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Antibiotic Resistance in and from Nature

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  • Author: Julian Davies1
  • VIEW AFFILIATIONS HIDE AFFILIATIONS
    Affiliations: 1: Department of Microbiology and Immunology, Life Science Centre, University of British Columbia, Vancouver, BC V6T 1Z3, Canada; 2: University of Louisville, Louisville, KY
  • Source: microbiolspec October 2013 vol. 1 no. 1 doi:10.1128/microbiolspec.OH-0005-2012
  • Received 10 September 2012 Accepted 09 December 2012 Published 25 October 2013
  • Julian Davies, jed@mail.ubc.ca
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  • Abstract:

    Recent studies have shown that antibiotic resistance genes are omnipresent in nature. Human use of antimicrobial compounds as therapeutics, growth-promoting agents, pesticides, etc., over the past half century have contributed to this situation.

  • Citation: Davies J. 2013. Antibiotic Resistance in and from Nature. Microbiol Spectrum 1(1):OH-0005-2012. doi:10.1128/microbiolspec.OH-0005-2012.

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5. Sommer MO, Dantas G, Church GM. 2009. Functional characterization of the antibiotic resistance reservoir in the human microflora. Science 325:11281131.
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9. Pallecchi L, Lucchetti C, Bartoloni A, Bartalesi F, Mantella A, Gamboa H, Carattoli A, Paradisi F, Rossolini GM. 2007. Population structure and resistance genes in antibiotic-resistant bacteria from a remote community with minimal antibiotic exposure. Antimicrob Agents Chemother 51:11791184.
10. Martinez JL. 2009. The role of natural environments in the evolution of resistance traits in pathogenic bacteria. Proc Soc Biol 276:25212530.
11. Asimov A, Mackie RI. 2007. Evolution and ecology of antibiotic resistance genes. FEMS Microbiol Lett 271:147161.
12. Allen HK, Donato J, Wang HH, Cloud-Hansen KA, Davies J, Handelsman J. 2010. Call of the wild: antibiotic resistance genes in natural environments. Nat Rev Microbiol 8:251259.
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15. Patel R, Piper K, Cockerill FR III, Steckelberg JM, Yousten AA. 2000. The biopesticide Paenibacillus popilliae has a vancomycin resistance gene cluster homologous to the enterococcal VanA vancomycin resistance gene cluster. Antimicrob Agents Chemother 44:705709.
16. Guardabassi L, Perichon B, van Heijenoort J, Blanot D, Courvalin P. 2005. Glycopeptide resistance vanA operons in Paenibacillus strains isolated from soil. Antimicrob Agents Chemother 49:42274233.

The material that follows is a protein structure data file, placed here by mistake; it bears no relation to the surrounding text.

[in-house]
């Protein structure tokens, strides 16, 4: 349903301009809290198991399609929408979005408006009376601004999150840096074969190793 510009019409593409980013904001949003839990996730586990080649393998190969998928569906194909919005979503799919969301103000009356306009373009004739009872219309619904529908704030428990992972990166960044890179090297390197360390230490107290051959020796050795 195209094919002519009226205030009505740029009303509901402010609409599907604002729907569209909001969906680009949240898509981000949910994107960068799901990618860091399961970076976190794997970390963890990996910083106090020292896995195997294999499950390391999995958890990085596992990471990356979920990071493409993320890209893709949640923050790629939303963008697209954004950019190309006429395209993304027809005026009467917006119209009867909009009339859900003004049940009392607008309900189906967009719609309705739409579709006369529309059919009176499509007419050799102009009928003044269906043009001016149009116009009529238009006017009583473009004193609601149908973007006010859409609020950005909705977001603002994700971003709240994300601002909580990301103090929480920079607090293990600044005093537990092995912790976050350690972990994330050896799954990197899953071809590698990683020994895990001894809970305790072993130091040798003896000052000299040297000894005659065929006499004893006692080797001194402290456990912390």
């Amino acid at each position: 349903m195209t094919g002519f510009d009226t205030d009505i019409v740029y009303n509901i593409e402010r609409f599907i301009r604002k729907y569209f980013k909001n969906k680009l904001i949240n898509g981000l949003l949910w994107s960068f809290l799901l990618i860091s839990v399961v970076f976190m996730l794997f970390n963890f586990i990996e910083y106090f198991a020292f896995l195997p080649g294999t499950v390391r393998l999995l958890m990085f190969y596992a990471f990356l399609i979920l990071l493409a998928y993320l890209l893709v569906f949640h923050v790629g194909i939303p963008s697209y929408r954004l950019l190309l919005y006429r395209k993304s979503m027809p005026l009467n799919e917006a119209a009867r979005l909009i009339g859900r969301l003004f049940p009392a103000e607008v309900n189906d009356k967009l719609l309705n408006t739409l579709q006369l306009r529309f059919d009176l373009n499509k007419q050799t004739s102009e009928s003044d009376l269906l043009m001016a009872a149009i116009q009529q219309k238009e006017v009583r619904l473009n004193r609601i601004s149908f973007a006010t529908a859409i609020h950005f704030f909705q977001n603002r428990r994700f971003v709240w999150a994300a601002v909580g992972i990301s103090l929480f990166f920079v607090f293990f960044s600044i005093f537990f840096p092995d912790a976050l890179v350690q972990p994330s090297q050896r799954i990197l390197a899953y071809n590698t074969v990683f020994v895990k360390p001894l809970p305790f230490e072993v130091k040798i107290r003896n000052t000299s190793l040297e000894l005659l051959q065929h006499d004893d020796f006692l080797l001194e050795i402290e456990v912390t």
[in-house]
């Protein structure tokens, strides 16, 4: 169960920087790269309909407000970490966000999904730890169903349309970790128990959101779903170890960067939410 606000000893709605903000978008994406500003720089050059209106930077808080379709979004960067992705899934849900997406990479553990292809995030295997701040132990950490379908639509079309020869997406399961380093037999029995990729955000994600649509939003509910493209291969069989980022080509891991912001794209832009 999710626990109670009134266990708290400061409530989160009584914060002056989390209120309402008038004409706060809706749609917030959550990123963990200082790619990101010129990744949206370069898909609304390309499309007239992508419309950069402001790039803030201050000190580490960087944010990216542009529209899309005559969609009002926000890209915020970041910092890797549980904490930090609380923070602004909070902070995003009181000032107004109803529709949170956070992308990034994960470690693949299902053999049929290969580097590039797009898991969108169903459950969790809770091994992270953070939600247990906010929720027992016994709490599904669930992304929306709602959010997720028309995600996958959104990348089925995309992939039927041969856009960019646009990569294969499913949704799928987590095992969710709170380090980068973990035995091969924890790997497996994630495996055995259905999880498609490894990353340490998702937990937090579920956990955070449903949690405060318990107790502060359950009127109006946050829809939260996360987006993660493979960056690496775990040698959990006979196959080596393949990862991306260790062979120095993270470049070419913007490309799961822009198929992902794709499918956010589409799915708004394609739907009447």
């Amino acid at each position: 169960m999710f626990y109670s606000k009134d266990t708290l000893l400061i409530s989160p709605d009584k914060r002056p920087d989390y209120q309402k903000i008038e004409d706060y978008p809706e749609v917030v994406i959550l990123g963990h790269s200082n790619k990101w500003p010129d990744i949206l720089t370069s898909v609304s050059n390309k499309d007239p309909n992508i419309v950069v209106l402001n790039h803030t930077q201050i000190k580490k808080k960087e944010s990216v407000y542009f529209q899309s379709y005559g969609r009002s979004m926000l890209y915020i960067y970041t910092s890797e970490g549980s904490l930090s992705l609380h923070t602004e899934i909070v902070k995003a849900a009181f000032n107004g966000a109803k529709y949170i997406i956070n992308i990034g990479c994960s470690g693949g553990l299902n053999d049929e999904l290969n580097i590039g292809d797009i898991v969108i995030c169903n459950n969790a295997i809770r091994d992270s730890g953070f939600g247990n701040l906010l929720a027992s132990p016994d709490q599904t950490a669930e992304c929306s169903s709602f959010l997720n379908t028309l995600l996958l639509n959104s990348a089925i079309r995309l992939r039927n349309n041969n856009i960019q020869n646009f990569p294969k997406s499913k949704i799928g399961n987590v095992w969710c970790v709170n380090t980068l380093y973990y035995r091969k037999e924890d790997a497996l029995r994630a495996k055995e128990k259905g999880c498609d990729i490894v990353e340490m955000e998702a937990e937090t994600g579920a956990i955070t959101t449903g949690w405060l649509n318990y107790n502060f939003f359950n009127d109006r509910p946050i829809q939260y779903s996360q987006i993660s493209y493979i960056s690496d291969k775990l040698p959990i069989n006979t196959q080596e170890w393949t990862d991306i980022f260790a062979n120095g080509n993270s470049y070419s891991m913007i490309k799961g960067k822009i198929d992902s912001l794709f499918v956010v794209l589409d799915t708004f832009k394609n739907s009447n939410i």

17. Jukes TH. 1973. Public health significance of feeding low levels of antibiotics to animals. Adv Appl Microbiol 16:154.
18. Kristiansson E, Fick J, Janzon A, Grabic R, Rutgersson C, Weijdegard B, Soderstrom H, Larsson DG. 2011. Pyrosequencing of antibiotic-contaminated river sediments reveals high levels of resistance and gene transfer elements. PLoS ONE 6:e17038.
19. Lawrence JG, Ochman H. 1997. Amelioration of bacterial genomes: rates of change and exchange. J Mol Evol 44:383397.
20. Hon WC, McKay GA, Thompson PR, Sweet RM, Yang DS, Wright GD, Berghuis AM. 1997. Structure of an enzyme required for aminoglycoside antibiotic resistance reveals homology to eukaryotic protein kinases. Cell 89:887895.
21. Yanagisawa T, Kawakami M. 2003. How does Pseudomonas fluorescens avoid suicide from its antibiotic pseudomonic acid? Evidence for two evolutionarily distinct isoleucyl-tRNA synthetases conferring self-defense. J Biol Chem 278:2588725894.
22. Andersson DI, Hughes DH. 2010. Antibiotic resistance and its cost: is it possible to reverse resistance? Nat Rev Microbiol 8:260271.
23. Bush K, Courvalin P, Dantas G, Davies J, Eisenstein B, Huovinen P, Jacoby GA, Kishony R, Kreiswirth BN, Kutter E, Lerner S, Levy S, Lewis K, Lomovskaya O, Miller JH, Mobashery S, Piddock LJ, Projan S, Thomas CM, Tomasz A, Tulkens PM, Walsh TR, Watson JD, Witkowski J, Witte W, Wright G, Yeh P, Zgurskaya HI. 2011. Tackling antibiotic resistance. Nat Rev Microbiol 9:894896.
24. Davies J, Ryan KS. 2012. Introducing the parvome: bioactive compounds in the microbial world. ACS Chem Biol 7:252259.
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26. Forsberg KJ, Reyes A, Wang B, Selleck EM, Sommer MO, Dantas G. 2012. The shared antibiotic resistome of soil bacteria and human pathogens. Science 337:11071111.
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2013-10-25
2017-09-21

Abstract:

Recent studies have shown that antibiotic resistance genes are omnipresent in nature. Human use of antimicrobial compounds as therapeutics, growth-promoting agents, pesticides, etc., over the past half century have contributed to this situation.

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